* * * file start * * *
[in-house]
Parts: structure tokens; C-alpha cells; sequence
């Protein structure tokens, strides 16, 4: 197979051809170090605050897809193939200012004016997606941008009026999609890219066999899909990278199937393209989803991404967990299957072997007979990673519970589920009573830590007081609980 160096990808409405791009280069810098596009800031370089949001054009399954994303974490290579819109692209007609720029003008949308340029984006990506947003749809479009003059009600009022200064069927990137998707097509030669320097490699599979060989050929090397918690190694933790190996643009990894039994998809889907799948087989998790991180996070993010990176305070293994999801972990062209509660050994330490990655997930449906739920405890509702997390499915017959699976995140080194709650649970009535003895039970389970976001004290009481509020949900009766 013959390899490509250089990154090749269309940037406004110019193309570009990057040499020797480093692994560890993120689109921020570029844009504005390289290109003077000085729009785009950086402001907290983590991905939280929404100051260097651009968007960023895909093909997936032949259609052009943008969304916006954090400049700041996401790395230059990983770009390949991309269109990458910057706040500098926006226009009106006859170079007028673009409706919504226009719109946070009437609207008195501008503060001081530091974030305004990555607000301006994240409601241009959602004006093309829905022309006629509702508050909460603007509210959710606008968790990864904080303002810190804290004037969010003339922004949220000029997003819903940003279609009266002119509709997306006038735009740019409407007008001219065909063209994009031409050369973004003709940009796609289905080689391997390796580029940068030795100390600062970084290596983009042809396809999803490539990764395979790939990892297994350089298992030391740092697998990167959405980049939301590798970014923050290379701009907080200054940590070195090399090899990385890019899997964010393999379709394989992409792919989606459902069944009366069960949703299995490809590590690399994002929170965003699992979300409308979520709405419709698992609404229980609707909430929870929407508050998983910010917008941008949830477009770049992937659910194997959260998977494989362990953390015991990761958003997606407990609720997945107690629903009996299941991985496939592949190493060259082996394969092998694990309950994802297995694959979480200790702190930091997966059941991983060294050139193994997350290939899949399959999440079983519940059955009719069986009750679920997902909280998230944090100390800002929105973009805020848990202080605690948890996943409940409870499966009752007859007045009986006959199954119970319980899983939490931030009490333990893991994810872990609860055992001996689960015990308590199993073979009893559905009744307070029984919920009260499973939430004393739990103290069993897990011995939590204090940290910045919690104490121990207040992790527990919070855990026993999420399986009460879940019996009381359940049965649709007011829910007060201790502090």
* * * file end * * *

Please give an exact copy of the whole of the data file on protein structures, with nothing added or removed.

[in-house]
Parts: structure tokens; C-alpha cells; sequence
């Protein structure tokens, strides 16, 4: 197979051809170090605050897809193939200012004016997606941008009026999609890219066999899909990278199937393209989803991404967990299957072997007979990673519970589920009573830590007081609980 160096990808409405791009280069810098596009800031370089949001054009399954994303974490290579819109692209007609720029003008949308340029984006990506947003749809479009003059009600009022200064069927990137998707097509030669320097490699599979060989050929090397918690190694933790190996643009990894039994998809889907799948087989998790991180996070993010990176305070293994999801972990062209509660050994330490990655997930449906739920405890509702997390499915017959699976995140080194709650649970009535003895039970389970976001004290009481509020949900009766 013959390899490509250089990154090749269309940037406004110019193309570009990057040499020797480093692994560890993120689109921020570029844009504005390289290109003077000085729009785009950086402001907290983590991905939280929404100051260097651009968007960023895909093909997936032949259609052009943008969304916006954090400049700041996401790395230059990983770009390949991309269109990458910057706040500098926006226009009106006859170079007028673009409706919504226009719109946070009437609207008195501008503060001081530091974030305004990555607000301006994240409601241009959602004006093309829905022309006629509702508050909460603007509210959710606008968790990864904080303002810190804290004037969010003339922004949220000029997003819903940003279609009266002119509709997306006038735009740019409407007008001219065909063209994009031409050369973004003709940009796609289905080689391997390796580029940068030795100390600062970084290596983009042809396809999803490539990764395979790939990892297994350089298992030391740092697998990167959405980049939301590798970014923050290379701009907080200054940590070195090399090899990385890019899997964010393999379709394989992409792919989606459902069944009366069960949703299995490809590590690399994002929170965003699992979300409308979520709405419709698992609404229980609707909430929870929407508050998983910010917008941008949830477009770049992937659910194997959260998977494989362990953390015991990761958003997606407990609720997945107690629903009996299941991985496939592949190493060259082996394969092998694990309950994802297995694959979480200790702190930091997966059941991983060294050139193994997350290939899949399959999440079983519940059955009719069986009750679920997902909280998230944090100390800002929105973009805020848990202080605690948890996943409940409870499966009752007859007045009986006959199954119970319980899983939490931030009490333990893991994810872990609860055992001996689960015990308590199993073979009893559905009744307070029984919920009260499973939430004393739990103290069993897990011995939590204090940290910045919690104490121990207040992790527990919070855990026993999420399986009460879940019996009381359940049965649709007011829910007060201790502090």